4 Common Health Problems in Children to Look Out For
We ALL want what’s best for our children. Heck, your cousins and best friends also want the best for your children. They are precious little gremlins, making our lives much more meaningful.
Whether they are at home or at the park, every parent knows that our children’s health and safety are of paramount concern. When your children fall sick, it worries you to death. It feels like it’s the end of the world, right? That’s why as parents or guardians, the sooner we can act, the better the future will be for them.
The American Academy of Pediatrics (AAP) has put together some of the most common health problems in children. This will help you to be better prepared to act promptly if you need to.
Here are some for you to look out for:-
According to the American Academy of Pediatrics, children are more susceptible to ear infections than adults. Ear infections can cause earache and temporary hearing loss and they can be caused by bacterial or viral infections.
If your children have ear infections, they may experience the following symptoms:-
- Ear pain
- Tugging or rubbing at an ear
- Difficulty sleeping
However, the symptoms for ear infections can be mistaken for teething.
A rash, moderate fever, and aching gums are all common symptoms of teething. Your baby may squirm, dribble, or even tug at or rub their ear. However, bear in mind that teething should not make your baby unwell.
On the contrary, ear infections can cause high fever, irritability and rubbing at the ear. If your children seem to be in pain or the symptoms do not improve over time, you should not wait any longer, take your children to see a doctor as soon as possible.
The Royal Australian College of General Practitioners (RACGP) suggest not to use antibiotics to treat middle ear infections in children between the ages of 2 to 12 years old unless if… there are signs of your children being generally unwell. You should also avoid using ear drops to your children except if they are prescribed by a doctor or recommended by a pharmacist.
It is important that you always keep an eye on your children. Advise them not to put anything in their ears. If they feel uncomfortable, ask them to seek your help.
Hand, Foot & Mouth Disease
This disease is a viral condition that causes blisters on your children’s hands, feet and mouth and usually lasts around a week or two. It is highly contagious amongst children. However, you should note that this disease is not the same as foot and mouth disease that affects animals.
According to the Centers for Disease Control and Prevention (CDC), hand, foot and mouth disease is most common in babies and children younger than 5 years old compared to older kids and adults.
- Sore throat
- Tiny blisters on the hands, feet, mouth and nappy area
What you can do is advise your children to drink plenty of water and rest as much as possible. You children may avoid drinking or eating if the blisters in their mouth area are painful but because we want them to have a speedy recovery, make sure that they always stay hydrated.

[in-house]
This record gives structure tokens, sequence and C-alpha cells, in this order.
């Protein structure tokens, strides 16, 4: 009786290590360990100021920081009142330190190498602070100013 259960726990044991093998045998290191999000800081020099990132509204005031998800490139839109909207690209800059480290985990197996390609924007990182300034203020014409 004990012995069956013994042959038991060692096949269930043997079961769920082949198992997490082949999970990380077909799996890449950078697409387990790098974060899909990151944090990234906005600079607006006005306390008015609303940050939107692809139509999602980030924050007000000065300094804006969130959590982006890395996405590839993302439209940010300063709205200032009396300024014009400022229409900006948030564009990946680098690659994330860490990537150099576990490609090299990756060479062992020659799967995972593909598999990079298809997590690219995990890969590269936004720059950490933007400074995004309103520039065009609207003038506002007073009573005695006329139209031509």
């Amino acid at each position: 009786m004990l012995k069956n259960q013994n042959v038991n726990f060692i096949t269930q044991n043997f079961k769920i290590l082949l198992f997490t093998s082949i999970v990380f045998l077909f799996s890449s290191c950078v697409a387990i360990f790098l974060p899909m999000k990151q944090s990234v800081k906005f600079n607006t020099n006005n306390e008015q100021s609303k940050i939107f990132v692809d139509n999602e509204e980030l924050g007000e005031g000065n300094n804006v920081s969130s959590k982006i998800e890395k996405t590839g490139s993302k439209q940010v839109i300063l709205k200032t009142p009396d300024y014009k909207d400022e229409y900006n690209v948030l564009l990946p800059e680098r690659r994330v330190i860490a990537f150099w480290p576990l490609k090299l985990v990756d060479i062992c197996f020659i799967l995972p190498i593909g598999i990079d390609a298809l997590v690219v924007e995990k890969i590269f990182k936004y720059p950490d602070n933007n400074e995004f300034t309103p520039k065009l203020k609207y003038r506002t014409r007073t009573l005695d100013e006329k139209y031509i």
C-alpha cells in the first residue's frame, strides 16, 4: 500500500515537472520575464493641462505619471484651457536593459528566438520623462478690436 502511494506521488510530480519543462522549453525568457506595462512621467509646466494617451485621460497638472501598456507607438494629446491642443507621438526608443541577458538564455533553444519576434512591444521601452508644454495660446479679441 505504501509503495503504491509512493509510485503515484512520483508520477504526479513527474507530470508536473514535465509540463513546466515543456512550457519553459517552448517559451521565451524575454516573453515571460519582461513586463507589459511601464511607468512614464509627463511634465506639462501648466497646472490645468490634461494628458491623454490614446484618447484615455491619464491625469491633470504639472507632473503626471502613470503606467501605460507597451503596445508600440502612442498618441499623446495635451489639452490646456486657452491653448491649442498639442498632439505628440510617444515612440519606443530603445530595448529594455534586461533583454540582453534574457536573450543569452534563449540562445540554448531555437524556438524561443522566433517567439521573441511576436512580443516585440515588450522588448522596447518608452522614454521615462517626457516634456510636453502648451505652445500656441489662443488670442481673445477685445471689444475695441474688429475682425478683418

There are a few things you can do to reduce the risk of hand, foot and mouth disease. It is essential that your children regularly wash their hands. Furthermore, the first thing they need to do once they have arrived from school or playing at the playground is to take a bath and clean up thoroughly. Your children should not also share items such as forks, spoons and drinking cups.
Conjunctivitis or more famously known as ‘pink eye’ is a common eye infection in children. Your children may get this from time to time.
The signs and symptoms include:
- Inflammation of the eye
- Itching or burning eyes
- Swelling in one or both eyes
- Green and/or yellow discharge from the eye
- Redness of the eye
Do not panic if your children are experiencing conjunctivitis. If the condition does not improve in 12 hours, it’s best for you to take your children to the doctor. The doctor should advise you if antibiotic eye drops are necessary for your children.
Your children may have the tendency to touch their eyes due to itchiness. Advise them that touching them will only make things worse. Make sure that they frequently wash their hands to minimize the risk of spreading bacteria and tiny microorganisms.
Gastroenteritis or gastro is a gut infection that causes inflammation of the stomach and intestines which may then lead to diarrhea and vomiting. Although the vomiting may stop after some time, the diarrhea can last up to almost two weeks!
Other than diarrhea and vomiting, other symptoms include:
- Loss of appetite
The most common cause for gastroenteritis is a viral or bacterial infection. What you can do to prevent this is keep them hydrated by drinking lots of water. Don’t also forget to wash hands for both you and your children especially after using the toilet or before handling food.
If your children are recovering from gastro, it’s best for them to rest for a couple of days at home as infectious diseases including gastroenteritis can spread quickly in school.
However, if your children are under six months old, you should always get them checked by a doctor.
Every parent wants their children to be healthy and fit. The most important thing you can do is stay informed and keep you and your children’s hygiene at its best.